* Libyan airliner subject to routine checks
* European aviation safety agency seeks wider powers
By Tim Hepher
PARIS, May 12 (Reuters) - European authorities have carried out regular on-the-spot inspections of Afriqiyah aircraft — including the Airbus jetliner which crashed on Wednesday — without reporting significant problems, safety officials said.
The checks include three recent inspections carried out on the crashed plane, an almost brand-new Airbus A330 EAD.PA.
Libyan officials said the plane operated by local airline Afriqiyah had crashed while attempting to land at Tripoli, killing 103 passengers and crew on Wednesday [ID:nLDE64B0MI].
Afriqiyah is not on a European blacklist of airlines considered unsafe but is subject to routine checks on foreign carriers carried out under an EU-sponsored safety scheme known as Safety Assessment for Foreign Aircraft programme (SAFA).
“Afriqiyah has been inspected in European member states under the SAFA programme with no significant findings,” said Daniel Hoeltgen, chief spokesman for the European Aviation Safety Agency (EASA).
He warned not to speculate about the causes of the accident.
A safety official told Reuters the plane which crashed, an A330-200 which had been in service for eight months, had been inspected three times in Paris by France’s DGAC aviation agency.
France’s BEA crash investigation board sent experts to Tripoli on Wednesday and EASA, which is responsible for approving Airbus designs, said it was offering assistance.
Afriqiyah began operations in 2001 and has a fleet of 11 Airbus jets including the crashed plane. It is serves seven European destinations as well as Africa and the Middle East.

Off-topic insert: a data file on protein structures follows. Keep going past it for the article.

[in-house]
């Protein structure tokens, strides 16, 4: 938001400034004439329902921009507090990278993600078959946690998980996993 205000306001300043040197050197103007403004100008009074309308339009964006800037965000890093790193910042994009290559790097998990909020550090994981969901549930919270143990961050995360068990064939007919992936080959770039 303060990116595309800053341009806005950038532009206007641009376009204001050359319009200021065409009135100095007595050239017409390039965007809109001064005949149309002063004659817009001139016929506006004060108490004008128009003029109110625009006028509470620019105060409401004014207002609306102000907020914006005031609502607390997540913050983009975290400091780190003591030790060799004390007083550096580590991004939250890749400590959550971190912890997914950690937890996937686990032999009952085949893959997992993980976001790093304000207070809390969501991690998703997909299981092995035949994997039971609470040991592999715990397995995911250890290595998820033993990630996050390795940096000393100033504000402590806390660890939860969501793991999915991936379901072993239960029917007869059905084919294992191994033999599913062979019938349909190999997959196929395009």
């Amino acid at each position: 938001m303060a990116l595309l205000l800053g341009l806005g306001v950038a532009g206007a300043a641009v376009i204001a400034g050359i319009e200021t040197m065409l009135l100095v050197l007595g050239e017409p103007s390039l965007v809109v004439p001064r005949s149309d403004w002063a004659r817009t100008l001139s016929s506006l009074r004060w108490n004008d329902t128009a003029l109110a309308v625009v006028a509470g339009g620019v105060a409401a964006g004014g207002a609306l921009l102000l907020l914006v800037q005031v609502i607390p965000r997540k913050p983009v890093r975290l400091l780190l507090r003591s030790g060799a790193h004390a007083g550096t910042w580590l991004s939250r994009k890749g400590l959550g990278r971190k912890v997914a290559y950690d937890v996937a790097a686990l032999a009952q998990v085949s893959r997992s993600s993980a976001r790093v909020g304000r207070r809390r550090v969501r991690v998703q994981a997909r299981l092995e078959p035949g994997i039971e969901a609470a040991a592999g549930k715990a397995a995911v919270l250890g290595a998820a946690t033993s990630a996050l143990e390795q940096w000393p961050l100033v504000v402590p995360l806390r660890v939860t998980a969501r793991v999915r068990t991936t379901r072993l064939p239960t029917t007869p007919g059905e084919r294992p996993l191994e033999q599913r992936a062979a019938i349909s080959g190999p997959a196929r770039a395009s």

The crashed aircraft, powered by General Electric (GE.N) engines, left the Airbus factory in September. The A330-200 variant involved in the crash is designed to carry 253 people.
It had made a total of just 420 flights, according to the planemaker, part of European aerospace group EADS EAD.PA.
“The aircraft seems to have undershot and impacted the ground just short of the runway,” said Paul Hayes, director of safety at aviation consultancy Ascend.
European inspections — which may include pilot licences, safety equipment, cargo and the technical -condition of a plane — cover planes from many third countries including Libya.
EASA wants increased powers to approve foreign airlines operating into the European Union, saying current ramp inspections are pointers but no guarantee to airworthiness.
“We don’t have that power and think it is necessary,” Hoeltgen said.
The doomed plane was reportedly due to fly on to London Gatwick. Afriqiyah also operates services to Germany, Belgium, Netherlands, Switzerland and Italy and last year announced plans to add flights to London Heathrow, Manchester and New York.
The crash is the second-worst involving an Airbus A330 after the loss of an Air France (AIRF.PA) A330-200 jet over the Atlantic on June 1 last year, killing all 228 people on board.
Its sudden disappearance has never been fully explained but it happened in apparently very different circumstances, at high altitude in a violent equatorial storm. Initial investigations focused on possible icing of the aircraft’s speed sensors.
France is still combing the ocean bed for the aircraft’s black box flight recorders and said last week it had narrowed the search area after reviewing sonar data [ID:nLDE64519L]. (Editing by Philippa Fletcher)